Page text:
Picks and Pans Review: Twice in a Lifetime

updated 11/11/1985 AT 01:00 AM EST

originally published 11/11/1985 AT 01:00 AM EST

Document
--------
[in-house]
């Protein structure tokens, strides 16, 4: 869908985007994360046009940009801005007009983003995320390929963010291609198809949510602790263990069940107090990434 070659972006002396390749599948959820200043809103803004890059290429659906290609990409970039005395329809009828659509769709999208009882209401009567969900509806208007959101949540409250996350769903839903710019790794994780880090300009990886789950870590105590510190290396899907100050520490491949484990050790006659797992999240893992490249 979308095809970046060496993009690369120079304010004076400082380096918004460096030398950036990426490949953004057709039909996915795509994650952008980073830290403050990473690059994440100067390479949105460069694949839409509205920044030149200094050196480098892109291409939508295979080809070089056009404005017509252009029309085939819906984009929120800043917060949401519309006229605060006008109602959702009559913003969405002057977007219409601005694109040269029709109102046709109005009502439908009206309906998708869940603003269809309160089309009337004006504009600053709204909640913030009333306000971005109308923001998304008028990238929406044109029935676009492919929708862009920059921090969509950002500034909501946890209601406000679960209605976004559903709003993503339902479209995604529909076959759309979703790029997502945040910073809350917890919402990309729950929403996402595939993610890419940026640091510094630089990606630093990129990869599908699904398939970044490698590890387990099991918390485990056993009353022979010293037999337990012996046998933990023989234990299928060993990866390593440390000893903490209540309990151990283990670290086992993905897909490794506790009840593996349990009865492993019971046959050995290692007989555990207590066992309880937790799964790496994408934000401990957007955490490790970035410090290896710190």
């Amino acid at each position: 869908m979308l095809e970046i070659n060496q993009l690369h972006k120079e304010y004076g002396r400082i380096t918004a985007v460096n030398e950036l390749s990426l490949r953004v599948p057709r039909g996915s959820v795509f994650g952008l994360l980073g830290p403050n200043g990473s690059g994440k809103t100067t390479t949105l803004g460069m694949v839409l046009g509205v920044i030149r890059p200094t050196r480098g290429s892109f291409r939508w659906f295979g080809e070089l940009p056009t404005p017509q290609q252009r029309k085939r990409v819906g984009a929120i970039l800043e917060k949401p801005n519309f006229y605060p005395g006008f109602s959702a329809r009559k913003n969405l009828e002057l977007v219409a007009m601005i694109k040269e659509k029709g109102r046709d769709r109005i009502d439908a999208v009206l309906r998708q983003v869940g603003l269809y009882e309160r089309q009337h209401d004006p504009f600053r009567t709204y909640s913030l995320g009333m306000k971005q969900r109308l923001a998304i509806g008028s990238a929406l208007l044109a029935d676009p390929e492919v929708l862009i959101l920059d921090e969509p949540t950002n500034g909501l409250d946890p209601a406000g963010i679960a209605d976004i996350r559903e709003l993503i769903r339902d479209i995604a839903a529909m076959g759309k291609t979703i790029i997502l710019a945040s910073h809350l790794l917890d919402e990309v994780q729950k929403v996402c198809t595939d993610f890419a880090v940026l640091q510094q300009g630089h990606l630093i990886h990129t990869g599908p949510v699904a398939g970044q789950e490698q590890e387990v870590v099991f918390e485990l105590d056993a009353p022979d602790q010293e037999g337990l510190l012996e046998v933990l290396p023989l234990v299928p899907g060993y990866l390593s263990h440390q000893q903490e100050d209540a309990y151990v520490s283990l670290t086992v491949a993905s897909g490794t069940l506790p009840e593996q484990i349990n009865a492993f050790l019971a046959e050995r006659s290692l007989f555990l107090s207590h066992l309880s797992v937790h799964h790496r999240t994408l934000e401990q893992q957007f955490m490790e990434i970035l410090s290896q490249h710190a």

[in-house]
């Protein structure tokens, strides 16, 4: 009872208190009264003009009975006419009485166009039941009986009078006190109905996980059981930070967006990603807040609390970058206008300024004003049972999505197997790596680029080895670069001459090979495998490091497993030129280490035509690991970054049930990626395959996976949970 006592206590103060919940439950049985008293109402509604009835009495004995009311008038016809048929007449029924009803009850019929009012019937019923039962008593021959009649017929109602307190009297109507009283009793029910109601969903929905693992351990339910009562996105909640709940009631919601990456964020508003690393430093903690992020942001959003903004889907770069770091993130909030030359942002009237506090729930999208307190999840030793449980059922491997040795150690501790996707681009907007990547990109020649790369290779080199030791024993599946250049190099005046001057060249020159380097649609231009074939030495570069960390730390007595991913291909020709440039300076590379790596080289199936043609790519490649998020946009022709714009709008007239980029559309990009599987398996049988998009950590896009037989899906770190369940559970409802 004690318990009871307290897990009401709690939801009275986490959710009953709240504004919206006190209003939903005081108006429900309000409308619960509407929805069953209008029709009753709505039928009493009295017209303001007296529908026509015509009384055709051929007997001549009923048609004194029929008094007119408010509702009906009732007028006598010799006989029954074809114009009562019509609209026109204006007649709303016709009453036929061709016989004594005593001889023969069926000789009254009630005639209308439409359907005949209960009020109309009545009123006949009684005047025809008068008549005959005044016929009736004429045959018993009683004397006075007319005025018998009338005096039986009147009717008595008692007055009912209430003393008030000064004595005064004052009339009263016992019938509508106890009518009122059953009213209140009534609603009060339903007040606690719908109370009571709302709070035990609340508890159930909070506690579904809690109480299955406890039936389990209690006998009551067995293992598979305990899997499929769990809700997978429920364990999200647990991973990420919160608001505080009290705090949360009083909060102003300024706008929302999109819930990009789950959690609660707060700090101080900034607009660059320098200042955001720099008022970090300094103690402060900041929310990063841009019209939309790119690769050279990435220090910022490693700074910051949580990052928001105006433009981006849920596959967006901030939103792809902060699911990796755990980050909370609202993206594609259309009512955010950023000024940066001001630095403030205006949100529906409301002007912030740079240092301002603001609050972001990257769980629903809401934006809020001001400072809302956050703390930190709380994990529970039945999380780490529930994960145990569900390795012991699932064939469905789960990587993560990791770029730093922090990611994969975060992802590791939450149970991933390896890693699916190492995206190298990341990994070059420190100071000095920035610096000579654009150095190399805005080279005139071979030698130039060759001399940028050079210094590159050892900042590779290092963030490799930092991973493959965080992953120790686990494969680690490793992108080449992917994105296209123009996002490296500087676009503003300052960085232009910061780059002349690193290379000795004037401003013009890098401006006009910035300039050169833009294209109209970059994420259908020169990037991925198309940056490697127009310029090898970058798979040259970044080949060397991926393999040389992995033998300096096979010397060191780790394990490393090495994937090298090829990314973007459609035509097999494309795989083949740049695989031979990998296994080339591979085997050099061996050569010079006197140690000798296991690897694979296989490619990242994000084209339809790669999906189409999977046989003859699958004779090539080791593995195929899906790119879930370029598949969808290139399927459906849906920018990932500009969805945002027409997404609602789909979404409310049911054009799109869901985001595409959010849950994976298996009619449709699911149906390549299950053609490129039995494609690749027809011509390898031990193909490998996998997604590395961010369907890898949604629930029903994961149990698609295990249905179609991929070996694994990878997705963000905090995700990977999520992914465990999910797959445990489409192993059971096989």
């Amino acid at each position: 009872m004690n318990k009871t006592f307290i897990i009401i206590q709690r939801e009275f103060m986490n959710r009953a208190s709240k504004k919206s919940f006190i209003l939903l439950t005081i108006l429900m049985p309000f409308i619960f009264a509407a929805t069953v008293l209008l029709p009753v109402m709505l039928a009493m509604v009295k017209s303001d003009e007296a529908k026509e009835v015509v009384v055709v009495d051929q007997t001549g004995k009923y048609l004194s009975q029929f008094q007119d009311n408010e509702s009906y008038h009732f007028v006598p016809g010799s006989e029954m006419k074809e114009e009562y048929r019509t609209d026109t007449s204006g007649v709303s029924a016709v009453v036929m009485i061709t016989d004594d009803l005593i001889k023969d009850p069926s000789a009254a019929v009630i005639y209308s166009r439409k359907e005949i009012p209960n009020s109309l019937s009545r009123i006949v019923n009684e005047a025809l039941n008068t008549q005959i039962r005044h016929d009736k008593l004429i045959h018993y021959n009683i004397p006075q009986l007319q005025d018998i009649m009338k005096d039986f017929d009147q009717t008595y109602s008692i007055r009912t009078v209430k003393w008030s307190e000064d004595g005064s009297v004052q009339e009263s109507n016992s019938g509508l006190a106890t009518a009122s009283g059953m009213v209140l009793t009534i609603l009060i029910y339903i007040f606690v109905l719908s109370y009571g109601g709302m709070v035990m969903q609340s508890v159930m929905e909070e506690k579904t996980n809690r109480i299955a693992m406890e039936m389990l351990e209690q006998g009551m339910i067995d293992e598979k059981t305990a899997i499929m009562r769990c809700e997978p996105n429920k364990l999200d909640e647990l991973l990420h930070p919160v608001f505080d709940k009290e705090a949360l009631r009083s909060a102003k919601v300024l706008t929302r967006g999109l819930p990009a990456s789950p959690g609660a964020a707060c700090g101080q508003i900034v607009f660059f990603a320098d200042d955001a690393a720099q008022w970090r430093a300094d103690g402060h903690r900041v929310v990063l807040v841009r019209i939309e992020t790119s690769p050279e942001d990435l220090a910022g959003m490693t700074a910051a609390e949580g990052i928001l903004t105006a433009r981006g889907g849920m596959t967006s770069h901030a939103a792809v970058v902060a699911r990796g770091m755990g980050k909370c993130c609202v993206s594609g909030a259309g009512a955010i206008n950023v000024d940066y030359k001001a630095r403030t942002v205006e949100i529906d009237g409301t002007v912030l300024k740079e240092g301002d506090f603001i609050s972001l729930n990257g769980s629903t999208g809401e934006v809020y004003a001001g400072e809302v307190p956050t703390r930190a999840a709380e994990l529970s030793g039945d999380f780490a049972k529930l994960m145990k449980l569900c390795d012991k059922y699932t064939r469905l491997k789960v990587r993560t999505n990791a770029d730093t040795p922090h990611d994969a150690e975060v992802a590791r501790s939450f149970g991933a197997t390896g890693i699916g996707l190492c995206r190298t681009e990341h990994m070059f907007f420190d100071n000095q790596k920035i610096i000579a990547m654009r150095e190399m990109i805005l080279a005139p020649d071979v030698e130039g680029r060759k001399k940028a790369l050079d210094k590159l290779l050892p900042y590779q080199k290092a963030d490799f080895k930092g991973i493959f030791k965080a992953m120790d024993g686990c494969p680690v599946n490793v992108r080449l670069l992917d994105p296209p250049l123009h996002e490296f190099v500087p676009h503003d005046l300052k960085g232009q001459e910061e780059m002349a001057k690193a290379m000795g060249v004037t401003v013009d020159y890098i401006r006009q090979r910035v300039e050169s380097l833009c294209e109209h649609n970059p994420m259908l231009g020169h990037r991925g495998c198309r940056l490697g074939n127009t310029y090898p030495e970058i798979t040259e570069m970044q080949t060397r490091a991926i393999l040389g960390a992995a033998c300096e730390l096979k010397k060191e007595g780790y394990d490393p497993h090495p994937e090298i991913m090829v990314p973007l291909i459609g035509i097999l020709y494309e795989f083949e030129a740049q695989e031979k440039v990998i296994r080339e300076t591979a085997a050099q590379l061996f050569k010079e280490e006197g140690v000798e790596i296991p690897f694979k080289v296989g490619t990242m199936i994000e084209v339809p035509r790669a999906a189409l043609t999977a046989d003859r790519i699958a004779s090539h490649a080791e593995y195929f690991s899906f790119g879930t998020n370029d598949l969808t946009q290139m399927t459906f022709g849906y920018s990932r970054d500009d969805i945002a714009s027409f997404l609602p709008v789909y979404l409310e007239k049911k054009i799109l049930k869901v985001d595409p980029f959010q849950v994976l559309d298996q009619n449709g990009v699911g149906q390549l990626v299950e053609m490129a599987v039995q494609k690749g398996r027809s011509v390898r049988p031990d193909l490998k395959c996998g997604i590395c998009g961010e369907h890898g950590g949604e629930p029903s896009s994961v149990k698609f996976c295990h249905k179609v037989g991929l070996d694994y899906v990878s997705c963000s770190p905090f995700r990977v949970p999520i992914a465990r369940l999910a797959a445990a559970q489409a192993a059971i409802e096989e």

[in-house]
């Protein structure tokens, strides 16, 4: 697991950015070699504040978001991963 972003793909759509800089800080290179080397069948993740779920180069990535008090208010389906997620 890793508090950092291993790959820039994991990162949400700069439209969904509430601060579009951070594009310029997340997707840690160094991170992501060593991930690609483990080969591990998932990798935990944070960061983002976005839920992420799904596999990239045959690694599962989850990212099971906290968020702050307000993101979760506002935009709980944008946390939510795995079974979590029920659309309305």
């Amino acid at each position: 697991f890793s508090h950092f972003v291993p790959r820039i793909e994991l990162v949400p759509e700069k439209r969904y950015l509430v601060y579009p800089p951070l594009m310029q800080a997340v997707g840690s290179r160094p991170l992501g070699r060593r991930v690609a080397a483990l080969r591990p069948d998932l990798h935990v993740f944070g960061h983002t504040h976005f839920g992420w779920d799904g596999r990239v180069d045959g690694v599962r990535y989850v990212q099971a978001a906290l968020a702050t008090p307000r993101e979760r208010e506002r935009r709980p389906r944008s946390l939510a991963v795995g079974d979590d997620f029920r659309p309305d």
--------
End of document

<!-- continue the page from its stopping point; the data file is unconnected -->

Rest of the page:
Widely hailed as one of the year's best films, Twice in a Lifetime has been compared with such Oscar winners as Ordinary People and Terms of Endearment. Hardly. Impeccable writing, directing and casting kept those emotional family dramas from toppling into the pit of soap opera. Twice, which might just as well have been titled Search for Tomorrow, unabashedly dives right in. Absorbing, yes; but beware of confusing contrivance with craft. Gene Hackman and Ellen Burstyn play a working class, suburban Seattle couple in a boring 30-year marriage. He's a well-meaning slug; she's a couch potato, happy with game shows and buying presents for her grandchildren with the spare bucks she earns sweeping up in a beauty salon. Hackman's 50th-birthday celebration precipitates a crisis. At his favorite pub he meets a barmaid, played by the gorgeous, savvy Ann-Margret. Don't ask why she falls for Hackman. It's simply a given in Colin (Chariots of Fire) Welland's patronizing screenplay, with which the formidable cast fights a losing battle. Soon the taciturn Hackman is whispering come-ons to A-M: "You're my round, sweet-smelling female." After the initial shock Burstyn accepts the end of her marriage. She dyes her hair blond and attends a male strip show (fast becoming the new movie cliché for consciousness-raising). Accepting too is the couple's younger daughter, nicely done by Ally (St. Elmo's Fire) Sheedy Older married daughter Amy (Places in the Heart) Madigan, however, is furious, dragging her mother and young child along to challenge her father and his girlfriend with a loud, public outburst. Director Bud (Divorce, American Style) Yorkin doesn't have the hounds of hell yapping along at Madigan's heels, but he throws in everything else. There hasn't been a confrontation scene like this since the early talkies, when Mom regularly sent Junior to the barroom to shame Poppa back home. Madigan is undeniably strong but irritatingly one-note. One waits in vain for someone to shout back, "Grow up!" The same vain hope applies to waiting for the movie to dig beneath its intriguing surface. As it stands, the only award Twice in a Lifetime deserves is Best Daytime Drama of 1955. (R)

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